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Aurora residents will vote on pit bull ban repeal

Pit bull owners in Aurora left in limbo as the issue is taken to voters
Pit bull owners in Aurora left in limbo as the issue is taken to voters 01:32

A judge reinstated Aurora's pit bull ban earlier this year, leaving breed owners in limbo. Monday, Aurora City Council voted to put the ban repeal on the November ballot. 

In 2005, Aurora City Council banned the dog breed. In 2014, voters affirmed their support of the ban in a referendum. 

Then in 2021, the council voted to remove that ban.

After a three-year legal battle, a district court judge reinstated the city's ban on pit bulls in March. 

After the council voted to repeal the ban in 2021, Aurora resident Matthew Snider filed a lawsuit challenging the council's vote.

According to the lawsuit: "In this case, the Aurora City Council ignored its city charter and override the express will of its voters. Specifically, in 2014 city voters overwhelmingly rejected an ordinance that would have repealed the city's ban on pit bulls."

Judge Elizabeth Beebe Volz ruled in favor of Snider, saying the council defied the will of voters. The council may not adopt an ordinance previously rejected by voters. 

In April, Snider told CBS News Colorado he has no issue with pit bulls. 

"I love dogs. All kinds of dogs. My action was not about dogs. It was solely and exclusively aimed at protecting the decision of Aurora voters in 2014, who voted by almost a two-thirds majority to retain the large breed ban," said Snider.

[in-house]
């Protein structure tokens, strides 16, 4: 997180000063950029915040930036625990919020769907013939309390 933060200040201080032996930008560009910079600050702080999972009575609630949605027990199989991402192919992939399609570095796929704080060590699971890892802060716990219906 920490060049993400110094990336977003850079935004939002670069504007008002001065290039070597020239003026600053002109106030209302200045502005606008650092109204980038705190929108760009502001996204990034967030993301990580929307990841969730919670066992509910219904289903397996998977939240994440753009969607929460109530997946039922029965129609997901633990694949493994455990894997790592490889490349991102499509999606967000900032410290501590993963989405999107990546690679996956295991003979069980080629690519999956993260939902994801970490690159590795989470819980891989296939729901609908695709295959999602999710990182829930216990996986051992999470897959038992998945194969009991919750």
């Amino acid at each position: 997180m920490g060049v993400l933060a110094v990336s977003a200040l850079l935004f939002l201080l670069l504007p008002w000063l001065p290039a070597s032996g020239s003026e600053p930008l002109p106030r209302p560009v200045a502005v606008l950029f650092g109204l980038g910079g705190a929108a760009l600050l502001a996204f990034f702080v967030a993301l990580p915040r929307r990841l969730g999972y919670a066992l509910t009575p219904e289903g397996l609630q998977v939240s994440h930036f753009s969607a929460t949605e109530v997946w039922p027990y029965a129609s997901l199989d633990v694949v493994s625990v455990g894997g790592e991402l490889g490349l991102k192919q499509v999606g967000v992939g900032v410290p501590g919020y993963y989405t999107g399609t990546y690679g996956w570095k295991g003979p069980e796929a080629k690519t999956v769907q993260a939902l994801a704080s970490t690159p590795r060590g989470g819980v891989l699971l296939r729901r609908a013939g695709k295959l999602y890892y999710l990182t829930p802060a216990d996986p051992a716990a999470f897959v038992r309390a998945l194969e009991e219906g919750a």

Councilmembers overruled a 2014 election where 64% of Aurora voters opposed allowing pit bulls in the city. 

Bryon Taylor, director of End Aurora BSL, hopes voters understand the importance of responsible dog ownership, and won't penalize one breed. 

"I think a ban will actually make the community more dangerous in the short term by making breed abandonment increase," said Taylor. "In the long term, it prevents people from getting their dogs socialization, veterinary care, and training. Things that responsible dog owners would want to be able to get."

He says the work of pit bull advocates and others who want the ban gone starts now and they'll try to educate the public about the dangers of breed bans leading up to the election.

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